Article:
Shipping faces a seemingly impossible task: to decarbonise a global industry that supports all aspects of life and work in every part of the world. And because of its interconnected and integrated networks, its international actions inevitably interact with regional and local initiatives, giving it a visible presence that attracts attention from far beyond our own regulators and stakeholders.
Tackling this challenge requires an equally broad approach. At a macro level, IMO is creating mandatory technical standards; at a micro level, individual companies are setting their own decarbonisation goals. In the middle are service sectors – such as finance, chartering and insurance – that are establishing business principles intended to encourage environmental operating practices.
These are all welcome incentives, but they have created a maze of pathways towards decarbonisation. Here in China, for example, President Xi Jinping announced a goal in 2020 for the nation to reach carbon-neutrality by 2060, with carbon emissions peaking before 2030. Our national shipping sector – including CCS – must take this into account alongside any international targets.
In fact, CCS had been actively researching low or zero emission fuels long before that target was announced. For example, as far back as 2013, CCS was exploring hydrogen’s potential, looking at everything from powering fuel cells to tackling hydrogen-fuelled fires. At the same time, our researchers were evaluating a host of alternative fuels, such as LNG, various alcohols, bio-fuels, ammonia and renewable electricity from wind and solar.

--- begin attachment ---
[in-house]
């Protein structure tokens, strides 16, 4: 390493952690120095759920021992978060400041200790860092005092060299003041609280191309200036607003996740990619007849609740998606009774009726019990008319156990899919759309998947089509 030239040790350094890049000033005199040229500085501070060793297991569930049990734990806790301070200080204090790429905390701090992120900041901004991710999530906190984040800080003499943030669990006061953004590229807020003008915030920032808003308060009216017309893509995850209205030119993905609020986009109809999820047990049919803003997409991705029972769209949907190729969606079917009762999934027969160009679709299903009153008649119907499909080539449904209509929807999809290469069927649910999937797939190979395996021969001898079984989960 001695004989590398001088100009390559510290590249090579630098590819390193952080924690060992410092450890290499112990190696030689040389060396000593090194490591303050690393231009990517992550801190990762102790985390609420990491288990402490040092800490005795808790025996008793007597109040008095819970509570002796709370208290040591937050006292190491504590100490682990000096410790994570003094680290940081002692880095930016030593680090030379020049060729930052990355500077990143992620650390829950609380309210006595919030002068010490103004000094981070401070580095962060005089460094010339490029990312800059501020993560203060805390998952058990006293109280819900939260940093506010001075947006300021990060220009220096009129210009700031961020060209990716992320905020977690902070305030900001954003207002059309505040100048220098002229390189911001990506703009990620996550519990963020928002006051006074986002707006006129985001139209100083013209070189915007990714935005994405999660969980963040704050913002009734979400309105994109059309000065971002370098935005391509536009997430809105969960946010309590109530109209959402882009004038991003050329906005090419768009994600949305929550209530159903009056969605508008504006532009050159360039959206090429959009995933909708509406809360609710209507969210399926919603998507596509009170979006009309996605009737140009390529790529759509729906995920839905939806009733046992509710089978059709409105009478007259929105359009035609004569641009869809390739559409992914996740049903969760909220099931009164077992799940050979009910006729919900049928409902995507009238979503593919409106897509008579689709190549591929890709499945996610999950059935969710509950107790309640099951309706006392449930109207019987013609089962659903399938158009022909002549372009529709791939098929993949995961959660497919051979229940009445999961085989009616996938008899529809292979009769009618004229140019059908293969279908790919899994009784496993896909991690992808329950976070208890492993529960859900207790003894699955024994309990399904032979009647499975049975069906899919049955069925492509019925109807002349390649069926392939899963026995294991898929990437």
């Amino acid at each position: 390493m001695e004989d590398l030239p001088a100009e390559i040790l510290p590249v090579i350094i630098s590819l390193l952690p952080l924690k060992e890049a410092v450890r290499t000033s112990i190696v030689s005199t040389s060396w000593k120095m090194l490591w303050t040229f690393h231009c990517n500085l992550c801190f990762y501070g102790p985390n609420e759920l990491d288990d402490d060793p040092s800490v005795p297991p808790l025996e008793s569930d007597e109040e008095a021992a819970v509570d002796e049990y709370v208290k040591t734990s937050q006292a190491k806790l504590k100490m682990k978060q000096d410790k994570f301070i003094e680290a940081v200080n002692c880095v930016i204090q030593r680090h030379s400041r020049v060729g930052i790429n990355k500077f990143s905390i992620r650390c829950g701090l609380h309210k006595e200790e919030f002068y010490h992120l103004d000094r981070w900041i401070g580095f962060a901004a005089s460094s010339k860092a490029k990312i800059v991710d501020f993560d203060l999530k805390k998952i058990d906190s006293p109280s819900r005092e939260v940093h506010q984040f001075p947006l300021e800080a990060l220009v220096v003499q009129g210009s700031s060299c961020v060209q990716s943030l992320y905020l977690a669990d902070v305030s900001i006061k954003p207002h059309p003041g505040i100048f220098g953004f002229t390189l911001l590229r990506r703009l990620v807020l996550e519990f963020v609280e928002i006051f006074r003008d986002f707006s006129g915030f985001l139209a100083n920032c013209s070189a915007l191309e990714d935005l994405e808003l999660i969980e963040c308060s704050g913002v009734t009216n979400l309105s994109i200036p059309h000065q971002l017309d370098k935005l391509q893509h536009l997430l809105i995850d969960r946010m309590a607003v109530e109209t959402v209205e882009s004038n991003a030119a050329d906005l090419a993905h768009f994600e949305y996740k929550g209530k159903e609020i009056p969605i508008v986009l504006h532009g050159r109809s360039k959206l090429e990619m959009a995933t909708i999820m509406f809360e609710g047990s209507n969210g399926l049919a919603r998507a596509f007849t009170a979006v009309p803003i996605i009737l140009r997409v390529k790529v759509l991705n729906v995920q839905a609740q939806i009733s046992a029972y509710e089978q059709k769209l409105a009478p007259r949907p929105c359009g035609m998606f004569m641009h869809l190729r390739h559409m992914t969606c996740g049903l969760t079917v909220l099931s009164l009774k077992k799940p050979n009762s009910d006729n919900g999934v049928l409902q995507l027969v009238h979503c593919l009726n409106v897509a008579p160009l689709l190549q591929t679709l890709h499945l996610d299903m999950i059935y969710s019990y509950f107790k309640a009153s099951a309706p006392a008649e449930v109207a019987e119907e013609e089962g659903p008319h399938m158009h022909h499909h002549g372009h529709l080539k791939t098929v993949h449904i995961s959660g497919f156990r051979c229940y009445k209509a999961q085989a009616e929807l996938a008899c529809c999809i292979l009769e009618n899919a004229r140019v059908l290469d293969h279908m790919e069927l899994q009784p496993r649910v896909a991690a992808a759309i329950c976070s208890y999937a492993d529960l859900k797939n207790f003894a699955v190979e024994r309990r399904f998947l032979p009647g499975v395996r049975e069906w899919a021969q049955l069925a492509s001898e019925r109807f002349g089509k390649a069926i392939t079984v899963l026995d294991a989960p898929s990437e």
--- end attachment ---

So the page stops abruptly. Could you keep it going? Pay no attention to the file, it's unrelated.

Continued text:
Without doubt, the biggest decision facing shipping today is what approach to take to the IMO 2050 greenhouse gas emissions (GHG) target. IMO’s initial GHG strategy was adopted in 2018 with two goals. One is to phase out GHG emissions from international shipping as soon as possible this century and by at least 50% by 2050, compared to 2008. The other is to reduce CO2 emissions per transport work – termed ‘carbon intensity’ – as an average across international shipping, by at least 40% by 2030, pursuing efforts towards 70% by 2050, also compared to 2008.
However, speaking in May to the World Gas Conference in South Korea, IMO Secretary-General Kitack Lim acknowledged that “we need accelerated action in this decade to set the path for shipping’s decarbonisation, in line with the objectives of the 2015 Paris Agreement and the Glasgow Climate Pact adopted at COP 26 and the most recent IPCC climate reports”.
With that in mind, an upgraded GHG strategy is set to be adopted mid-2023, which Mr Lim summarised as “a set of enhanced ambitions in line with the global agreements, and further mid-term measures, such as those that incentivise R&D into new fuels and the move to cleaner fuels, as well as carbon pricing mechanisms”.
A huge amount of work is underway to explore the various alternative green technologies that will fuel this journey. But there are many obstacles ahead and it is up to the whole industry to come together to successfully navigate them.
For instance, we believe much more work is needed to evaluate the carbon emissions reduction effect of the different alternative fuels that are being developed and we welcome the work that IMO has been doing to develop guidelines to accompany its Carbon Intensity Indicator (CII). Nonetheless, we have yet to see a unanimous route when it comes to the development of alternative fuel technologies in shipping, with different parties holding a range of different views and approaching the subject in a variety of ways.
We believe there should be an evaluation system, based on multiple factors such as ship type, ship routes and emissions reduction targets. This would be a major step forward and would allow the creation of a ‘scenario-based roadmap’ for the development of alternative fuels, which would in turn aid the quest to provide solutions for the whole industry chain.